Standards Of Courage
(July 9, 2011)
|JOINT BASE CHARLESTON, S.C. (AFNS - 7/6/2011) -- The other day at lunch I saw something that really stuck with me. A colonel excused himself from his dining companions for a moment and went over to an Airman at another table. Discretely, he corrected her on improper wear of the uniform.|
Is this something to be concerned about? Is this what leaders should take their time to do?
The answer is yes. He corrected something the moment he saw it was wrong. It doesn't matter that it was something as seemingly trivial as the improper wear of the uniform. It's our duty as Airmen, and especially as leaders, to correct things that are wrong, from simple uniform items to multi-million-dollar budgets, and everything in between. It's a combination of excellence and integrity. To put it more concretely, as I sit writing this in an airport gate area, awaiting my maintenance delayed flight, I sure hope someone is watching and correcting the mechanics fixing my jet.
In addition to integrity, it also took courage to correct that Airman. Sure, some might argue that as a senior officer, one should feel secure in correcting a lower-ranking person. In this case, rank doesn't matter. It takes moral courage to walk up to someone you don't know and tell them they're doing something wrong. Odds are, you're not making an instant friend and you're going to cause some hurt feelings.
It's a responsibility all supervisors share. I knew of a supervisor who would not give feedback, or at least honest feedback, because once when he did so, the person he was trying to help started crying. I've known of others who just didn't take the time to correct seemingly minor infractions such as hair or uniforms. The problem is those seemingly minor issues become larger issues. These leaders set their Airmen up for failure. In a couple of cases I've seen, the lack of an early course correction resulted in being passed over for promotion a few years down the road.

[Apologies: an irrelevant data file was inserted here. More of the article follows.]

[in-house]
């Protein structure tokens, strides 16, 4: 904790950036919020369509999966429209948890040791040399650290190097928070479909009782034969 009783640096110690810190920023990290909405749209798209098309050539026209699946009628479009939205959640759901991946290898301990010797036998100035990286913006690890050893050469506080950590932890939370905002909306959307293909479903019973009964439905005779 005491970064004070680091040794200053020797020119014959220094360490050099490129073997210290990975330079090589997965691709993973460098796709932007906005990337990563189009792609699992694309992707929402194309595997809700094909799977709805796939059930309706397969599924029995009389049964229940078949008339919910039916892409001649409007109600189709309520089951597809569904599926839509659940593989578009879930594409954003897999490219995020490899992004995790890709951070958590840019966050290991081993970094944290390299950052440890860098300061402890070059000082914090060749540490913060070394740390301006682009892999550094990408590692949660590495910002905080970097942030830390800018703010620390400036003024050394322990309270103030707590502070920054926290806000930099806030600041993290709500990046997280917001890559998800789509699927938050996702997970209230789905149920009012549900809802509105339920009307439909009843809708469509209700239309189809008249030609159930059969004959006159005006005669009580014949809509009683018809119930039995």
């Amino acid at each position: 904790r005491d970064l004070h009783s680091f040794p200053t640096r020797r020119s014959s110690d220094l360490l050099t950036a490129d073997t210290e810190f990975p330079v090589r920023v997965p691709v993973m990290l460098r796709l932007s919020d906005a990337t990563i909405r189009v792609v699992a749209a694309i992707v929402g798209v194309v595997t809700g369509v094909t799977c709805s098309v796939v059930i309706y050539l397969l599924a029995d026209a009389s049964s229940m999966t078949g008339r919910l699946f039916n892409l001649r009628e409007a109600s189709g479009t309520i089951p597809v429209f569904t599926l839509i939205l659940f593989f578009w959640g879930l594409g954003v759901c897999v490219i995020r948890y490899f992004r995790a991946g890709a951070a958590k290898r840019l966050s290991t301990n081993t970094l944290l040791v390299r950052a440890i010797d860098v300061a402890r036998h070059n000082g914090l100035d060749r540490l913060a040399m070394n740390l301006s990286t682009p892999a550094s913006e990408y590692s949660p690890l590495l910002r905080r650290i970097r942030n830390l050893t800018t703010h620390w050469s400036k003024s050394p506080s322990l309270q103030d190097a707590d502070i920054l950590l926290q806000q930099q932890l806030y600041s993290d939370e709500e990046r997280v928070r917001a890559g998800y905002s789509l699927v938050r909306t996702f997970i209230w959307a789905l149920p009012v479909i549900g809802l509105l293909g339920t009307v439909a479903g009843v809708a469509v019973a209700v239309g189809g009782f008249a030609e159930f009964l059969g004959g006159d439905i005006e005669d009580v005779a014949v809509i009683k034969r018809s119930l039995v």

It's not fun correcting people. AdversCambria encounters rarely are a good time. However, it's our duty, as Airmen and as leaders, to uphold the standards. That requires not only knowing the standards, but having the moral courage to tell someone they're wrong. You do it professionally, with as little fuss as needed, but nonetheless, you do it.
But it's not just supervisors.
A personal example and one that definitely shows courage is the Airman who recently corrected me on a uniform issue. We were at a squadron event and he asked if he could speak to me. When we were out of earshot of everyone else, he very quietly told me that I was doing something the Air Force Instructions did not allow. I quickly corrected the issue and thanked him for helping me out.
That took courage. Moreover, he handled it fantastically. He pulled me aside, kept it very professional and helped me out instead of playing "gotcha!" I appreciated that correction which helped me look better, and even more so, I appreciated his courage in approaching me.
This is where excellence comes in. We hold ourselves responsible, as Airmen of all ranks, to uphold standards and display excellence in what we do.
It's also about more than just correcting mistakes or issues you see. It's about setting your Airmen up for success. One of the hardest things I've had to do in my career was to defer a promotion until the Airman could meet standards -- not my standards, but Air Force standards. However, as a leader, it was about more than just telling someone they were wrong. It doesn't just stop with the correction. After that, a good leader ensures the Airman has the support needed to get back on track. That's what we do as leaders. We help our Airmen.
Have that moral courage to do what's right, no matter how unpleasant it may be. You'll be happy you did, and just importantly, those people you correct will most likely thank you in the long run.
|By USAF Lt. Col. Aaron Burgstein|
1st Combat Camera Squadron
Provided by Air Force News Service
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